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James Rieck looks at American life through the lens of the fading model of the classic, aspirational American dream. Using the vocabulary of 1950s-1960s department store advertising, he deliberately composes his paintings to both represent the utopian promise of hope and happiness, but also to reveal its hollow falseness—both then and now. By dismantling the reference material, he creates new pictures that are speaking in the same language, but saying different things. 

“I used to paint from my own photos, but I found it more exciting to explore the ideas embedded in pictures used to sell products. By using the models in ads, I can bring my own point of view to the figures in my work, while still having the loaded content the ads carry." Rieck says.“I don’t focus on the face in my paintings, or even copying the ad. I bring the attention to the unspoken body language of the models, and their accoutrements. Often times it is a gesture or posture that I’m interested in. It’s there that I see the history of figure and portrait painting. There’s a similar language to presenting one’s best, with undertones of hiding. We know clothes are used to cover us up – they always tell us about what we are hiding from ourselves and each other.”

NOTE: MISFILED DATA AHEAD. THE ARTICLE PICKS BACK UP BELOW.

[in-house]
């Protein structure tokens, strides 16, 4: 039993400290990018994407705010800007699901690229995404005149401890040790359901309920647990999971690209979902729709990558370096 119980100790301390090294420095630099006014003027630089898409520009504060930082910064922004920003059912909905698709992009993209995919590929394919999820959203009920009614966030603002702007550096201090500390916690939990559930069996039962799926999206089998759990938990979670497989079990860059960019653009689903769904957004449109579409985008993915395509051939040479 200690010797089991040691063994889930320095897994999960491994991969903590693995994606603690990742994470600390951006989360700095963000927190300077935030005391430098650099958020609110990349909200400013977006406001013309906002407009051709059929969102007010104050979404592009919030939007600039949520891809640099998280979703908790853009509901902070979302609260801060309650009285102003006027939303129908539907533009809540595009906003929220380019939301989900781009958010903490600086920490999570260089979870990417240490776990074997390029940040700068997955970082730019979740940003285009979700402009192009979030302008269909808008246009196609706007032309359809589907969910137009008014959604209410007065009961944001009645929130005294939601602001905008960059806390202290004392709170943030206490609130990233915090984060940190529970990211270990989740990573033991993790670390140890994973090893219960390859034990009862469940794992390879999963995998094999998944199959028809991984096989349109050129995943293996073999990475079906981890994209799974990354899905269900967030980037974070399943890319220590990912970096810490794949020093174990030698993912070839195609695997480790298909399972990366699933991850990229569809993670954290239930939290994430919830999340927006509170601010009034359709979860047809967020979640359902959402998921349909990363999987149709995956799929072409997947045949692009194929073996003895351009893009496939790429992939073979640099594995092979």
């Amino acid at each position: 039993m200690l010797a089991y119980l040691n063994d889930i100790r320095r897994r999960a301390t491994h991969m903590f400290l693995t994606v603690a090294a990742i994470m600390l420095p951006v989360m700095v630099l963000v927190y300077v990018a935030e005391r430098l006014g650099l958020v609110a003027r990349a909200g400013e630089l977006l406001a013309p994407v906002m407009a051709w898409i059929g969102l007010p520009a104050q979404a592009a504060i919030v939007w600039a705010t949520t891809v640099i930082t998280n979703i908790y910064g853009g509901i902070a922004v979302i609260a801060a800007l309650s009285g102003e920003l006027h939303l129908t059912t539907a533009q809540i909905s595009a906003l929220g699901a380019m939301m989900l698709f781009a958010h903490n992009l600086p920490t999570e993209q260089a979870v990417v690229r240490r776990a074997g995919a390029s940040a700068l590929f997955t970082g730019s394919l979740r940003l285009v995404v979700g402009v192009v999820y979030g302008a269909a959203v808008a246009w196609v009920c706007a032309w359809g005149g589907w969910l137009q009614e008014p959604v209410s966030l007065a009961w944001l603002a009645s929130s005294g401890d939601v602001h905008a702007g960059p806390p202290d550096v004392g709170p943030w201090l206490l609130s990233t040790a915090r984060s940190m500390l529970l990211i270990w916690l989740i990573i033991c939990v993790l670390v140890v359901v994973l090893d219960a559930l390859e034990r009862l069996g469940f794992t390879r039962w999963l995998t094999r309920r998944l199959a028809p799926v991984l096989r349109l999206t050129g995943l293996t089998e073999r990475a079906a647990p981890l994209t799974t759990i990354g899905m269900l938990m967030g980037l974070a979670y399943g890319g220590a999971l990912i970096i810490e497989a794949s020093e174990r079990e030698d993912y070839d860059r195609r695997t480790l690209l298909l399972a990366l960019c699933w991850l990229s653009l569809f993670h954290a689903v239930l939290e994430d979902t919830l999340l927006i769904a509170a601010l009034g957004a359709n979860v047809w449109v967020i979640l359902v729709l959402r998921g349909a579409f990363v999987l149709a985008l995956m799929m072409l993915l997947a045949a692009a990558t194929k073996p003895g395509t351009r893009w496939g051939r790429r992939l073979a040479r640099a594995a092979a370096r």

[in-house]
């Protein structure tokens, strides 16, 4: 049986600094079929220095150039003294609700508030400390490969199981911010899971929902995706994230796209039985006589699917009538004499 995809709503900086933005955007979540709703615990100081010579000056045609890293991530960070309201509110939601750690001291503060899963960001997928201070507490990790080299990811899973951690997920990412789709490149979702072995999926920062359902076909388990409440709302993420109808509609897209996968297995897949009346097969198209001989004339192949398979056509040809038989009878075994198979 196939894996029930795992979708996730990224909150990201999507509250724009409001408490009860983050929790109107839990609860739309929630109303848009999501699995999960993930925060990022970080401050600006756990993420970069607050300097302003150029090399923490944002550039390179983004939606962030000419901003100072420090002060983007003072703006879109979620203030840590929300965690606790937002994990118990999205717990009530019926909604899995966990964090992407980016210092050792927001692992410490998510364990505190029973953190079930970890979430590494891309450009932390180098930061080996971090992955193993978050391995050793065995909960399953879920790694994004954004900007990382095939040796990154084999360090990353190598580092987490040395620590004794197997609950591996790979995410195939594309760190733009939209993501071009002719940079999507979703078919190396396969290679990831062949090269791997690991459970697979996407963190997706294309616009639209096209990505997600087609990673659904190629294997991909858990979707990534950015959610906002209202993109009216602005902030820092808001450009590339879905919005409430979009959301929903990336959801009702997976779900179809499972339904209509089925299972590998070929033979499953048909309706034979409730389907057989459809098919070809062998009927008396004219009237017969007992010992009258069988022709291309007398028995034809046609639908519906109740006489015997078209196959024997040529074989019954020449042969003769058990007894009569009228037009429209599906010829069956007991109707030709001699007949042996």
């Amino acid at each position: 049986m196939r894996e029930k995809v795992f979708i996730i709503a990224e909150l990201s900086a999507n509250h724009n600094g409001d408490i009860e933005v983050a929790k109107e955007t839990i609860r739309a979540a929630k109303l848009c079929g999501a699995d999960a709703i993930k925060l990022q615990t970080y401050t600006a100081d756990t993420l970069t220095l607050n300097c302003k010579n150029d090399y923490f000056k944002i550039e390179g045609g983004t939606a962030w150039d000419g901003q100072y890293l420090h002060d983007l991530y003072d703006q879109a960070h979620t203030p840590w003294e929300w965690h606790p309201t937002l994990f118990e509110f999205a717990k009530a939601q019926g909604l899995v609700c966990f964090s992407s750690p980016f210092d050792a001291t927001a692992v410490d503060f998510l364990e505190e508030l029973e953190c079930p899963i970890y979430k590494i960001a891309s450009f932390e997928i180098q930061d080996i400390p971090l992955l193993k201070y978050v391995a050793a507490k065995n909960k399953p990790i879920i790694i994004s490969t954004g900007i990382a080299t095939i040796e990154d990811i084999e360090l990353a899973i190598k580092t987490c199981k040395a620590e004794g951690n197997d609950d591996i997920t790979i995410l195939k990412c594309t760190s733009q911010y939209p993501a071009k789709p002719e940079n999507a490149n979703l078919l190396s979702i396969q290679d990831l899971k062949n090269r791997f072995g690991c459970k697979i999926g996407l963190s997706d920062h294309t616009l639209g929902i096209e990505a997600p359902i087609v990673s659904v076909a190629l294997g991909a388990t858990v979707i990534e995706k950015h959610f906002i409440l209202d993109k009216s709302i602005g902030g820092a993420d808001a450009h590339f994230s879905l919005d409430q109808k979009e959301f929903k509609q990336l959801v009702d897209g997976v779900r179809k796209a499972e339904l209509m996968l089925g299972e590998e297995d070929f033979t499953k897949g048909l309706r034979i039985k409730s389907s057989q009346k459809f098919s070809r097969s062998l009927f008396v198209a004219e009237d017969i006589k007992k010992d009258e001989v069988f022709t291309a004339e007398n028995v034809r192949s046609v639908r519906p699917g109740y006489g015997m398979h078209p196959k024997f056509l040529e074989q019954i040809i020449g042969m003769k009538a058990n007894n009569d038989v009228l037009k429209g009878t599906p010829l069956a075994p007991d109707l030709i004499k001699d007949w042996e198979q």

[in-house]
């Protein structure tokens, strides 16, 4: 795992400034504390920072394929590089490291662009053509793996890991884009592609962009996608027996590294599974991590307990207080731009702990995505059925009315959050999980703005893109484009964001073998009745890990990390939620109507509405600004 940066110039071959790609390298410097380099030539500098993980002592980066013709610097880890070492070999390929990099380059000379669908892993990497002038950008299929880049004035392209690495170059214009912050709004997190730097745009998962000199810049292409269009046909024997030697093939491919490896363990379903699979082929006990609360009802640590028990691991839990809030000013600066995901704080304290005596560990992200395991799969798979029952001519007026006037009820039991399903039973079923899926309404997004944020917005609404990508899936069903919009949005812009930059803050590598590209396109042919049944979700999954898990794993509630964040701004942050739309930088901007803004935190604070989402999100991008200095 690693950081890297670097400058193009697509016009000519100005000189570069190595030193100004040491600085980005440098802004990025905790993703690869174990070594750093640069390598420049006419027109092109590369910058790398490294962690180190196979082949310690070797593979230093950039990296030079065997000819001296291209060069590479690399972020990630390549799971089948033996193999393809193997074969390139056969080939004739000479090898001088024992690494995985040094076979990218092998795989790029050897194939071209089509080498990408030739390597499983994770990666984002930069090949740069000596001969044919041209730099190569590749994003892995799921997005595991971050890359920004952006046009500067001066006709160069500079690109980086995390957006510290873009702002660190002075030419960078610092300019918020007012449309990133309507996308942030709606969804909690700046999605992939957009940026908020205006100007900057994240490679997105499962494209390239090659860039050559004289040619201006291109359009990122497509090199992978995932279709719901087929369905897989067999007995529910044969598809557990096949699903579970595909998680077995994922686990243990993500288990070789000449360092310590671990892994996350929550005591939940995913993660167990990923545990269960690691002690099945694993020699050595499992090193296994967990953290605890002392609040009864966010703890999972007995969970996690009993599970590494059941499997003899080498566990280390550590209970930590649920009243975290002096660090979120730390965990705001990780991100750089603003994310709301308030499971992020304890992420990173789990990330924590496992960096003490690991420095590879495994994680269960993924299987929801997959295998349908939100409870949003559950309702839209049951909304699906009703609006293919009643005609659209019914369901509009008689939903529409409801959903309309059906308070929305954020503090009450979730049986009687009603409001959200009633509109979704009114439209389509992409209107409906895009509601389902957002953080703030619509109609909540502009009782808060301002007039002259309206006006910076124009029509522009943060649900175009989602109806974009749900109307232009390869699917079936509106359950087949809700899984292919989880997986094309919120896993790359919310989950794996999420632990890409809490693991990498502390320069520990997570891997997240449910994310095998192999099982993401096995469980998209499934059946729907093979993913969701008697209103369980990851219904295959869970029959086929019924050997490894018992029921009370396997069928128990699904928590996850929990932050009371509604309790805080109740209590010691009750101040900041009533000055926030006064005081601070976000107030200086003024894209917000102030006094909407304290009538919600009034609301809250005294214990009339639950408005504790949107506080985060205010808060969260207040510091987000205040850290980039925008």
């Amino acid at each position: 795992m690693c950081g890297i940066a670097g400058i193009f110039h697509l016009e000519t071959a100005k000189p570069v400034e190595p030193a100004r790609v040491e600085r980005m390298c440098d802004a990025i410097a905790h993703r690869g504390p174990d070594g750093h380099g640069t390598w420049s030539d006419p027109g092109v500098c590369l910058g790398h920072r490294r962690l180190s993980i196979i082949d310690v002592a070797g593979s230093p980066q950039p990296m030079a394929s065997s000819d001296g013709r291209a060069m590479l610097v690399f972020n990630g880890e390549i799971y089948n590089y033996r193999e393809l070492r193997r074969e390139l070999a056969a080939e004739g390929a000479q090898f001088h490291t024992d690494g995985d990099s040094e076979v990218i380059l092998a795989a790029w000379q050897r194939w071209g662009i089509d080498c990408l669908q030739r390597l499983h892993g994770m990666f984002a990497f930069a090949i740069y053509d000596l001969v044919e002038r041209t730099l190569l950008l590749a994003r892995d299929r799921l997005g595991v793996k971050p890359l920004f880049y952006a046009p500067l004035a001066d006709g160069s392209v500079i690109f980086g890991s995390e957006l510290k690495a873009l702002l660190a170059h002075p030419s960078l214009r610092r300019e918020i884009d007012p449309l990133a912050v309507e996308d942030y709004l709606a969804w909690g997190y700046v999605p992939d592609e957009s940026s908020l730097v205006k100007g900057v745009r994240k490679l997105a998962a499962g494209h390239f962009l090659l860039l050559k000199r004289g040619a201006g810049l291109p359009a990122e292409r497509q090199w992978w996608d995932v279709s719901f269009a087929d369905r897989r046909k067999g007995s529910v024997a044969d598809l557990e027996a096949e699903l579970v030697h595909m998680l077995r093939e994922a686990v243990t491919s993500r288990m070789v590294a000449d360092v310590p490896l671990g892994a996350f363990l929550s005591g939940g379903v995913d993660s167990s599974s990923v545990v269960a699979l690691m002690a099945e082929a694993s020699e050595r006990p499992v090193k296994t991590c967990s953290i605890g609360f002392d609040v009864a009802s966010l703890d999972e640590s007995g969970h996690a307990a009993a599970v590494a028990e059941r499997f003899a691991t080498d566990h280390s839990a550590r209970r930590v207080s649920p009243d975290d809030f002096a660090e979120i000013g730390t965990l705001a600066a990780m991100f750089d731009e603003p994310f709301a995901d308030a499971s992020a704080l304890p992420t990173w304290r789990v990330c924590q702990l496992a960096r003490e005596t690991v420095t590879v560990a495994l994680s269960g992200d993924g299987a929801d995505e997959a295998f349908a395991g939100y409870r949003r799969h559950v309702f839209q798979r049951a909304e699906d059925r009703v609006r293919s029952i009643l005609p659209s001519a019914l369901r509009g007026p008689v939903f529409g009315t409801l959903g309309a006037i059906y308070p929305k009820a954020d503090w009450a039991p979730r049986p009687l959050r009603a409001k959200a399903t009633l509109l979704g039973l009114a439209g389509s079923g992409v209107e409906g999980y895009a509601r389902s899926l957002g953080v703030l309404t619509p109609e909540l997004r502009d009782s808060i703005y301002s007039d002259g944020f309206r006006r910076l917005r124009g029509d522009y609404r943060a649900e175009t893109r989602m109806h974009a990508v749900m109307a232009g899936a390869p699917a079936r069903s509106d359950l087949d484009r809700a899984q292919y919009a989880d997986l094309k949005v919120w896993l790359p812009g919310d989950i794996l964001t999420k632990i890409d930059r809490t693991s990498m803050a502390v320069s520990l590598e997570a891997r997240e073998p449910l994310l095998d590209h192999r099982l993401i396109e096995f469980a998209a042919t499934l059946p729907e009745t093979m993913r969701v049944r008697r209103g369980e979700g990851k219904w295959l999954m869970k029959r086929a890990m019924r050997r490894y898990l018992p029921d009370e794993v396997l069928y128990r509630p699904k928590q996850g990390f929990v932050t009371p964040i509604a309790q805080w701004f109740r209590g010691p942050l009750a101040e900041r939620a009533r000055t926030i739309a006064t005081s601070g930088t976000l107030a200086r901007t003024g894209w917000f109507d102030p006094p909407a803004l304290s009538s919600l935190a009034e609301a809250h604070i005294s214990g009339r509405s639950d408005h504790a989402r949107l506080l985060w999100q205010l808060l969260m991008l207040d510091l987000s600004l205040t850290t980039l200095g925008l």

James Rieck earned his MFA and BFA from the Maryland Institute College of Art.  He also attended the Skowhegan School of Painting and Sculpture and the Glasgow School of Art, Scotland. Rieck's paintings have been exhibited across the United States. Museum and group shows include: "We Could Be Heroes: The Mythology of Monsters and Heroes in Contemporary Art" at Brigham Young University, Provo, UT, "Size Does Matters," curated by Shaquille O'Neal, the Flag Foundation, New York, "As Others See Us: The Contemporary Portrait," Brattleboro Museum, VT, and at the Corcoran Museum, Washington, DC. His work is present in the Burger Collection, the Bollag-Rothschild Collection, Switzerland, and the Chadha Collection, The Netherlands, among others. James Rieck lives and works in Joshua Tree, CA.